“Wouldn’t it be a tad more appreciative if you did these nuns the honor of. . .not objectifying them by rating their hotness?” A former male friend of mine rated my looks in comparison to a group of other women, and I felt like a slab of meat. I’m glad to hear Rungi’s little project bit the dust. –CC

  2. It’s good that the Catholic Church is becoming less skittish about sexuality…but not this way. Laid-back attitude toward sexuality does not = shallow crap out of a Heinlein novel.

    Incidentally, here’s a quote from the Satanic Bible. Just something to think about…

    “It is the “Devil” who caused women to show their legs, to titillate men – the same kind of legs, now socially acceptable to gaze upon, which are revealed by young nuns as they walk about in their shortened habits. What a delightful step in the right (or left) direction! Is it possible we will soon see “topless” nuns sensually throwing their bodies about to the “Missa Solemnis Rock”? Satan smiles and says he would like that fine – many nuns are very pretty girls with nice legs.”

  3. Good god. No pun intended. This Rungi is a sexist jackass. I have often railed against the notion that the only aspect of a female that is given weight or consideration is whether she is deemed attractive by men, and as you say, it’s infuriating but not surprising to see it in action once again. Given most religion’s oppressive stance on women, I’m not the least bit surprised to see this surface in a Catholic church.

  4. Of course he didn’t suggest a competition for priests. The Catholic religion has never been about empowering women. It has historically asserted a gender hierarchy based in the man created doctrine of the bible. That 2000 years after the the death of Christ that they continue on with this misogynistic message wrapped in a false doctrine of forgiveness and a higher power. These are the same people that find the idea of a divine feminine to heretical. Okay enough ranting…I’m not surprised, only disgusted once again.

    1. ‘The Catholic religion has never been about empowering women’. The Virgin Mary seems to be female, and You could say that in many countries she is decidedly the most important figure in the Church. In addition, there are many ‘positive’ women figures in the Bible. I am not a Catholic, but I think Your judgement was a bit harsh.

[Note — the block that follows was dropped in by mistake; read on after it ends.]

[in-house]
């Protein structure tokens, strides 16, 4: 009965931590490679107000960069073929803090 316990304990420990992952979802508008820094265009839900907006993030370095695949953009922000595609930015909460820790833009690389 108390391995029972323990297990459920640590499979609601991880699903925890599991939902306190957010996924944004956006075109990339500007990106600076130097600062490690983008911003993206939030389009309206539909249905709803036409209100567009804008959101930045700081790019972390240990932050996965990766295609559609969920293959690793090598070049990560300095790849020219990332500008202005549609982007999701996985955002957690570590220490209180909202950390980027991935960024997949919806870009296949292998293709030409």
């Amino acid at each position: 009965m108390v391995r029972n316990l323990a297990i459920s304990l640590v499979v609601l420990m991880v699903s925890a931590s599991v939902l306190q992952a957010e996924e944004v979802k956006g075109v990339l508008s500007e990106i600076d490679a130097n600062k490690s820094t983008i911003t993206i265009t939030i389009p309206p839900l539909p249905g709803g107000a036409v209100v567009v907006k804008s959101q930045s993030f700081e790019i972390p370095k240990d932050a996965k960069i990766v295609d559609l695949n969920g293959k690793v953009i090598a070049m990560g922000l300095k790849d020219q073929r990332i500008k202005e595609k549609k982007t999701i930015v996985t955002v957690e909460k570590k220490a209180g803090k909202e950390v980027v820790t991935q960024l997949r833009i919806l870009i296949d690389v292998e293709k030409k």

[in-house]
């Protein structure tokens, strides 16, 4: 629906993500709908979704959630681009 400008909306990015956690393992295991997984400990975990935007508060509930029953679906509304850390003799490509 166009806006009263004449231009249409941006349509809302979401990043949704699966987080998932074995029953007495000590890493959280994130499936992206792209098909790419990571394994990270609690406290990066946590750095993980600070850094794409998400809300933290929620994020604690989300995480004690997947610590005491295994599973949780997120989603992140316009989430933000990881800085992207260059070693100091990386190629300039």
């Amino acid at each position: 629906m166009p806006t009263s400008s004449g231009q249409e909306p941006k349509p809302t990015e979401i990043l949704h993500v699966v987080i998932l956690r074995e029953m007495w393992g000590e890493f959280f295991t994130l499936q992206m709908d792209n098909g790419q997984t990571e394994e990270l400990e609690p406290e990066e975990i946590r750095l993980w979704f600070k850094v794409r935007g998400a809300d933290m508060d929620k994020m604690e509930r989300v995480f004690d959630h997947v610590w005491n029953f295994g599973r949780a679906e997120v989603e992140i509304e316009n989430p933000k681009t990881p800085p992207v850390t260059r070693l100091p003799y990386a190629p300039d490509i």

1. True about the virgin Mary. But, the key is the VIRGIN part… For the most part, women are only celebrated in mainstream religions for their mothering/wifely “duties” — and only if they are “pure.” There are positive female figures in the bible, to be sure. But, overall, Catholicism is not about empowering women. They can’t even be priests! As the joke goes, “What positions of power do women hold in the Catholoic church? Nun.”

  5. Christina,
    Yes, that he misguidedly sees himself as ‘progressive’ is worrying. I read he offers sermons on the beach so as to reach the multitudes while they are in their bikinis. Yeah, how progressive!

    Rachel,
    Thanks for continuing to read and comment!

    Nihilunder,
    Well, I wouldn’t say this is any indication the Catholic Church is becoming any less skittish about sexuality. Come to think of it, what does objectifying women have to do with sexuality anyhow? Isn’t that more about sexism than sexuality?

    Smirking Cat,
    “Good God.” Ha! Thanks for reading and commenting.

    Renee,
    “The Catholic religion has never been about empowering women.” Too true, too true. A Catholic friend of mine has a joke he is quite fond of — “What positions of power are there for women in the Catholic Church?” Answer: none (otherwise known as nun).